• The one bright spot – not that bright, but in this part of the world it’s all relative – was the Palestinian leadership making a counter proposal to Trump’s peace plan and declaring themselves now ready to negotiate. Do I believe anything will come of that? No. Do I want Bibi to do something about it? Absolutely. No matter how poor the prospects of success, our Prime Minister should start talking. As Dov Lipman once said, we have to be able to tell our grandchildren that we did all we could to try to make peace.
  • I have polished my crystal ball. It tells me that reviving the idea of extending Israeli civil law at any time in the next few years would simply be repeating past mistakes.

It is frustrating seeing such poor leadership from the Prime Minster of Israel. For the country’s sake, let’s hope such a woeful performance is not repeated ever again.

Pandemic Blogging Blues

It’s been a while since I regularly blogged. This coronavirus situation hasn’t helped; it seems to have sucked all the desire to write from out of my system. This post is the start of the fight back.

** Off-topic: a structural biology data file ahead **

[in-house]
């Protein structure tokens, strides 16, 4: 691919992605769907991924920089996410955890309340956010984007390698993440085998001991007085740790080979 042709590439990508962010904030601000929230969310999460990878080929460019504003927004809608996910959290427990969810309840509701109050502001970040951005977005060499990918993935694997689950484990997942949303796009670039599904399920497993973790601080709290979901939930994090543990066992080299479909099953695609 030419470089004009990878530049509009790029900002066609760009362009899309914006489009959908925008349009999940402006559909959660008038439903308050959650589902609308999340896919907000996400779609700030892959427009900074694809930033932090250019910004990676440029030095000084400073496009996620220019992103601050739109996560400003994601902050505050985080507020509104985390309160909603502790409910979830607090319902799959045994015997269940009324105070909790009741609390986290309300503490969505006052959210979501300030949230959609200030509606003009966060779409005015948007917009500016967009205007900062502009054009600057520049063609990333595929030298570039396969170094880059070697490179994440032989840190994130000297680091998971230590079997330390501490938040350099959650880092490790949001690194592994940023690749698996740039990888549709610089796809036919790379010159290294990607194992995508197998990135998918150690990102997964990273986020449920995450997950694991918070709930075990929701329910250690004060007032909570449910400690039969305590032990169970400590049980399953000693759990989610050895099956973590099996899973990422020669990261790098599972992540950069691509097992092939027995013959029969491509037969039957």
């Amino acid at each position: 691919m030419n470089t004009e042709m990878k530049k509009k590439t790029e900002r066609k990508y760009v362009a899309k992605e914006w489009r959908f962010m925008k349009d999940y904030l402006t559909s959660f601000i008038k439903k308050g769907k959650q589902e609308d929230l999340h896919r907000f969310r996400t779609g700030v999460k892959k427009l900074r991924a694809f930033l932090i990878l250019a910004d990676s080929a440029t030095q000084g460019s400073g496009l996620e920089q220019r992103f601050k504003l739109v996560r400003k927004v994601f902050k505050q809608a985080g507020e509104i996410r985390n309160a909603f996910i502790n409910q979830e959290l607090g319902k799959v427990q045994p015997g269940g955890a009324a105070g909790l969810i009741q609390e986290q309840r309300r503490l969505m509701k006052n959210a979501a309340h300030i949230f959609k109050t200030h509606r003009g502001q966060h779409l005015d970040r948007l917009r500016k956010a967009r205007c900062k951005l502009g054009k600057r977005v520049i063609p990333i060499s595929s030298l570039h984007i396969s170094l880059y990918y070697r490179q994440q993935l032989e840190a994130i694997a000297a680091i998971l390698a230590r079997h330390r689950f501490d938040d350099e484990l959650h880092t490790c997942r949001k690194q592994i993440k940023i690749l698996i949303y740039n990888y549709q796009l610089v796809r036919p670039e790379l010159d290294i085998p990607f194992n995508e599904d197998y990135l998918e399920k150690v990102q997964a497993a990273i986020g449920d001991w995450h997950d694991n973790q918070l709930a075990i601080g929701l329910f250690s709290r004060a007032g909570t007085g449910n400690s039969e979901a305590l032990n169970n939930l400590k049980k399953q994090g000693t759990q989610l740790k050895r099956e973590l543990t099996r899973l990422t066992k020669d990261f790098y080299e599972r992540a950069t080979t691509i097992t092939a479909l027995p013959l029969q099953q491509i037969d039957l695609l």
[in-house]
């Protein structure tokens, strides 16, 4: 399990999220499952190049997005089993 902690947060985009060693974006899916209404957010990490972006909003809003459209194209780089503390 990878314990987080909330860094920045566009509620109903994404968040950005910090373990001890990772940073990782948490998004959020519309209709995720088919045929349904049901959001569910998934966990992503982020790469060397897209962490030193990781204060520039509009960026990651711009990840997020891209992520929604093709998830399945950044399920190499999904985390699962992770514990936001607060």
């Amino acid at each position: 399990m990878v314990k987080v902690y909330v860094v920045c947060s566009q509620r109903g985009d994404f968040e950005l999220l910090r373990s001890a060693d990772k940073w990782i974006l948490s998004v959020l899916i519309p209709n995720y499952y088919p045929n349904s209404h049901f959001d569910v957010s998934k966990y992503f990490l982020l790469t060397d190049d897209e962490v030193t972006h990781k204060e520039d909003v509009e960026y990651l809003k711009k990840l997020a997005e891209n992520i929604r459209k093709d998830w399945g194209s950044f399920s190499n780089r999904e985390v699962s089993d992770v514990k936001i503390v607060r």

Jackson’s Attack

On the table is Glory II: Across the Rappahanock, a Richard Berg game published by GMT and featuring two American Civil War battles: Fredericksburg and Chancellorsville.

The system emphasizes speed of play over detail, with units representing half a brigade, hexes are 315 yards across, and daytime turns are 75 minutes. While there are artillery and cavalry units, the infantry brigades are the main players. Each has a full strength side and a disrupted side. A unit that is disrupted is withdrawn off the map and may return, disrupted, later. Since disrupted units can recover, the net effect is the appearance of no casualties, or at least less casualties than you might expect. That’s the core simplification that speeds play because you don’t track losses.